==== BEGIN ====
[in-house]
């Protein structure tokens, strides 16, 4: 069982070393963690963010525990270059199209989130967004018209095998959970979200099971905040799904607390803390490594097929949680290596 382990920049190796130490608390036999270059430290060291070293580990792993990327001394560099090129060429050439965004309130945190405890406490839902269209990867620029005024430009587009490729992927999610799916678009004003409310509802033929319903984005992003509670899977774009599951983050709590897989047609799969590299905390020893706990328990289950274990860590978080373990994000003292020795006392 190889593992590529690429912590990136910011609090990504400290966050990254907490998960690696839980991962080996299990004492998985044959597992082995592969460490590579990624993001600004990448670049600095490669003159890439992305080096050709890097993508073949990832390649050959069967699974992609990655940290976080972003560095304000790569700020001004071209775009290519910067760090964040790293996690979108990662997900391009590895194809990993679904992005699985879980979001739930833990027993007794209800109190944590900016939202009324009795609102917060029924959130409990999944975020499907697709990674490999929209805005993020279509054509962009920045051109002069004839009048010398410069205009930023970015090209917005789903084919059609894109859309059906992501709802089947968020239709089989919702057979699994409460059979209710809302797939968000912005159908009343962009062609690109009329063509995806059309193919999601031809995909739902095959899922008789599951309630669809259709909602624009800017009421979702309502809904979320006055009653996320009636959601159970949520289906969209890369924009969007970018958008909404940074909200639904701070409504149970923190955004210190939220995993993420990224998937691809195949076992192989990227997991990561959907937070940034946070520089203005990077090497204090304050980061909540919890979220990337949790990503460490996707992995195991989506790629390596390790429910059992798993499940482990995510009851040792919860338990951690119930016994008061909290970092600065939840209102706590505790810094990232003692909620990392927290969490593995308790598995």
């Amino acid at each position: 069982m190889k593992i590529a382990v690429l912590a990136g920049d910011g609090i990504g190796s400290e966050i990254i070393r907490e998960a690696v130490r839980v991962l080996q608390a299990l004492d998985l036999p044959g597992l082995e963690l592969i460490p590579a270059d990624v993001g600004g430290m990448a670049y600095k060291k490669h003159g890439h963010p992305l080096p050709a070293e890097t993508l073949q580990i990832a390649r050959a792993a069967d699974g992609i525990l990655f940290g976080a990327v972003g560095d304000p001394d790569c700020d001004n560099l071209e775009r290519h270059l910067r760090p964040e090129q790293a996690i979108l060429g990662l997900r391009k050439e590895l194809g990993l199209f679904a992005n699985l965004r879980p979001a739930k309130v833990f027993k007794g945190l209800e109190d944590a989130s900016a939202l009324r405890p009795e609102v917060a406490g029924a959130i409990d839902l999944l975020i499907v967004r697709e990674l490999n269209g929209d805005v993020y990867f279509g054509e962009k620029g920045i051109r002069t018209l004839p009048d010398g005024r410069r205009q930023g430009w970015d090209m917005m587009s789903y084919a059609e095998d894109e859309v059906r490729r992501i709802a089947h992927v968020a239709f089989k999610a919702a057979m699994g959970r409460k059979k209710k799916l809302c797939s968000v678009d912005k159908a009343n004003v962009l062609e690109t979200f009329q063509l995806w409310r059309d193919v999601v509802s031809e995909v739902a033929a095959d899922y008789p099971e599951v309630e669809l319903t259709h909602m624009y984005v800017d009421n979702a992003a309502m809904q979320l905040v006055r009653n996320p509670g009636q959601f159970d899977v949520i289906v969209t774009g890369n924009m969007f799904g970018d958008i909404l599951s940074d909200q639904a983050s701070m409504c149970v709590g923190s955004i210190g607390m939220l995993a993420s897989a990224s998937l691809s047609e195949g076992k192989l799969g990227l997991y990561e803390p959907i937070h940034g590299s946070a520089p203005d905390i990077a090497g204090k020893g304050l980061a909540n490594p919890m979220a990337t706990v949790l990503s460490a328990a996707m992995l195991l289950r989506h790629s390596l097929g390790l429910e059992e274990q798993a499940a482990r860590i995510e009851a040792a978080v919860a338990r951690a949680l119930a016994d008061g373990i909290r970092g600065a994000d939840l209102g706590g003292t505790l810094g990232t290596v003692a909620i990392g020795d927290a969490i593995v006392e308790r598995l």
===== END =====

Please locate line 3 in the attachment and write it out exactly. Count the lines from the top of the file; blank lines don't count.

């Amino acid at each position: 069982m190889k593992i590529a382990v690429l912590a990136g920049d910011g609090i990504g190796s400290e966050i990254i070393r907490e998960a690696v130490r839980v991962l080996q608390a299990l004492d998985l036999p044959g597992l082995e963690l592969i460490p590579a270059d990624v993001g600004g430290m990448a670049y600095k060291k490669h003159g890439h963010p992305l080096p050709a070293e890097t993508l073949q580990i990832a390649r050959a792993a069967d699974g992609i525990l990655f940290g976080a990327v972003g560095d304000p001394d790569c700020d001004n560099l071209e775009r290519h270059l910067r760090p964040e090129q790293a996690i979108l060429g990662l997900r391009k050439e590895l194809g990993l199209f679904a992005n699985l965004r879980p979001a739930k309130v833990f027993k007794g945190l209800e109190d944590a989130s900016a939202l009324r405890p009795e609102v917060a406490g029924a959130i409990d839902l999944l975020i499907v967004r697709e990674l490999n269209g929209d805005v993020y990867f279509g054509e962009k620029g920045i051109r002069t018209l004839p009048d010398g005024r410069r205009q930023g430009w970015d090209m917005m587009s789903y084919a059609e095998d894109e859309v059906r490729r992501i709802a089947h992927v968020a239709f089989k999610a919702a057979m699994g959970r409460k059979k209710k799916l809302c797939s968000v678009d912005k159908a009343n004003v962009l062609e690109t979200f009329q063509l995806w409310r059309d193919v999601v509802s031809e995909v739902a033929a095959d899922y008789p099971e599951v309630e669809l319903t259709h909602m624009y984005v800017d009421n979702a992003a309502m809904q979320l905040v006055r009653n996320p509670g009636q959601f159970d899977v949520i289906v969209t774009g890369n924009m969007f799904g970018d958008i909404l599951s940074d909200q639904a983050s701070m409504c149970v709590g923190s955004i210190g607390m939220l995993a993420s897989a990224s998937l691809s047609e195949g076992k192989l799969g990227l997991y990561e803390p959907i937070h940034g590299s946070a520089p203005d905390i990077a090497g204090k020893g304050l980061a909540n490594p919890m979220a990337t706990v949790l990503s460490a328990a996707m992995l195991l289950r989506h790629s390596l097929g390790l429910e059992e274990q798993a499940a482990r860590i995510e009851a040792a978080v919860a338990r951690a949680l119930a016994d008061g373990i909290r970092g600065a994000d939840l209102g706590g003292t505790l810094g990232t290596v003692a909620i990392g020795d927290a969490i593995v006392e308790r598995l």